Hi. Im a 17 yo male, and am looking to enlist into the United States Marine Corps. I have a knee injury, I dislocated my left kneecap when I was in 7th Grade and my right a few days ago when On 04/02/2019. I have not gotten any surgery or physical therapy, but I have been working out and doibg what I normally do without any problems. I have no limitations right now. I would like to know if I can still join, or if I wiuld get a temporary DQ and then i would be able to join or a Permanent DQ at which pount I would like to know if my situation can be easily waived or not. Im serious in all i said. Thank you.

  63. Eileen says:

    My son has wanted to join the US Navy since he was little. He has had occasional issues with nighttime Enuresis. He was prescribed a prescription medication after exhausting all medical test that showed no medical reason other than a deep sleeper. Would him being on this (non-narcotic) prescription prevent him from being accepted into the Navy, if not would he be allowed to continue his medication.

  64. DDogg909 says:

    Greetings NavyDoc,

    Am I able to enlist in the navy if I was told I had a fatty liver and abnl liver enzymes? This occurred because I was overweight and eating unhealthy for quite some time. I have an appointment with a gastroenterologist soon. Am I ok if he or she cleared me? Worst case scenario what if he or she doesn’t clear me? Do you think any other service will take me in if the navy doesn’t?

    Thank you in advance for your time.

  65. Adriana says:

    I am a biology student at UNC, and I am planning on going to med school. I want to join the military but I have bipolar disorder and have spent a couple of months as a juvenile in a behavioral health treatment facility. I know that currently I am not a likely candidate for a waiver in any branch, but I was wondering if perhaps a medical degree would make me a more appealing candidate. I do take medication daily but I am hoping to be off of them completely in a year or two. I also am a military brat (Air Force) and have been treated on base and through Tricare Prime as my father is retired, so my records may be available to any branch, so lying would probably not work, and I don’t want to lie. I am wondering if being a doctor would improve my chances of getting in the Army or Marines. Thank you.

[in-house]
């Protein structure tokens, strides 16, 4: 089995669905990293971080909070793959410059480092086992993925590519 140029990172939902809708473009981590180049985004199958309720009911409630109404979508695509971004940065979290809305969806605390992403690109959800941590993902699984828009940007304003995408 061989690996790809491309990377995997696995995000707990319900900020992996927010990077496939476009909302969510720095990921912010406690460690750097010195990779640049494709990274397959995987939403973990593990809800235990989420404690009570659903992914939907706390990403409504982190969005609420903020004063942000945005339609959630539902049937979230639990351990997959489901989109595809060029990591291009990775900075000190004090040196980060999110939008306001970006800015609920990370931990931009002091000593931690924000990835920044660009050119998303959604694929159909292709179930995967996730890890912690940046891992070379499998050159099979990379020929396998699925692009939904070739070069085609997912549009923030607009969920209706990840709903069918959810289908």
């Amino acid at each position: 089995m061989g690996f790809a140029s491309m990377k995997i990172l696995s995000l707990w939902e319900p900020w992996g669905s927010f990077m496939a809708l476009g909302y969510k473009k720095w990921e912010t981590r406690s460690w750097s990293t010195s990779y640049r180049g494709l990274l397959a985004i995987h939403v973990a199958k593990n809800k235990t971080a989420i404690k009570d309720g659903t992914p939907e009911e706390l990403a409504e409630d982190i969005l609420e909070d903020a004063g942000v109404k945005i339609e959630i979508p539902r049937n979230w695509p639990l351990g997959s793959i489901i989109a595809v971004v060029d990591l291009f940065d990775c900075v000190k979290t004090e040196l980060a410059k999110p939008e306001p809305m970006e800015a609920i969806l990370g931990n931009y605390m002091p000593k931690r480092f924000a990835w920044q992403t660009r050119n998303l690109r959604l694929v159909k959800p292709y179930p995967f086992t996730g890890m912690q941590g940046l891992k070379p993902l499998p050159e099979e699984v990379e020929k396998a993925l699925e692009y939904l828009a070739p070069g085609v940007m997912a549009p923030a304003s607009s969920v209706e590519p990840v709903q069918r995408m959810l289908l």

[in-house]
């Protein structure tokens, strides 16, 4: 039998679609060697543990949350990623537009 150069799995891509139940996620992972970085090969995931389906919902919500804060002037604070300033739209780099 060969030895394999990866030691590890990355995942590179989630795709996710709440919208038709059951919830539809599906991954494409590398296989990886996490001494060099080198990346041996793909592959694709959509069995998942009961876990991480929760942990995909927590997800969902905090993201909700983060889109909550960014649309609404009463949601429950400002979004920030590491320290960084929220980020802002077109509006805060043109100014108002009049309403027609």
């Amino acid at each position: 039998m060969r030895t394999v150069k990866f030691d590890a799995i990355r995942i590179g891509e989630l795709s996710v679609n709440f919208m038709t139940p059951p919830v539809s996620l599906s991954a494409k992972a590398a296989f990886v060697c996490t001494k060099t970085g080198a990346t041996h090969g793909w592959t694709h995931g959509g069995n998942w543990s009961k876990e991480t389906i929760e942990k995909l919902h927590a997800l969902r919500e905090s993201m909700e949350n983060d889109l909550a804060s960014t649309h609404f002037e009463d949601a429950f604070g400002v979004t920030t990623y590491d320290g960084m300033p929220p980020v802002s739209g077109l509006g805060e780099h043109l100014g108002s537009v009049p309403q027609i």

66. Pete says:

    Hello, I am 23 and interested in service to any branch. I have a birth defect known as Duane’s Syndrome. The DoDI states that if I have Duane’s then I will need a waiver. I have Dsc 20/60. Nsc 20/20 on my right (dominant) eye and Dsc 20/20. Nsc 20/20 in my left eye (Duane’s Syndrome eye) with no other eye pathology. I got this report from my Eye Specialist 4/12/19. On 4/15/19 I hope to have the full report to my recruiter. I have had no other eye exam in my life. Are my chances high on waiver approval? Currently, I am trying to join the Marines.

  67. David says:

    I have a nephew that was fascinated with the Naval Academy most of his life. His father , grand-father, great-grand-father all served (two went to the Academy themselves). As he was starting high-school he got caught in the middle of his parents custody battle as well as the loss of his best friend. His doctor diagnosed him as depressed and prescribed Lexapro, which only made him sleepy all the time. A year later a higher doctor cancelled the meds and said he believed the depression was a “singular event”. That was over a year ago and he has not had a problem with depression since. He is now a high-school Junior.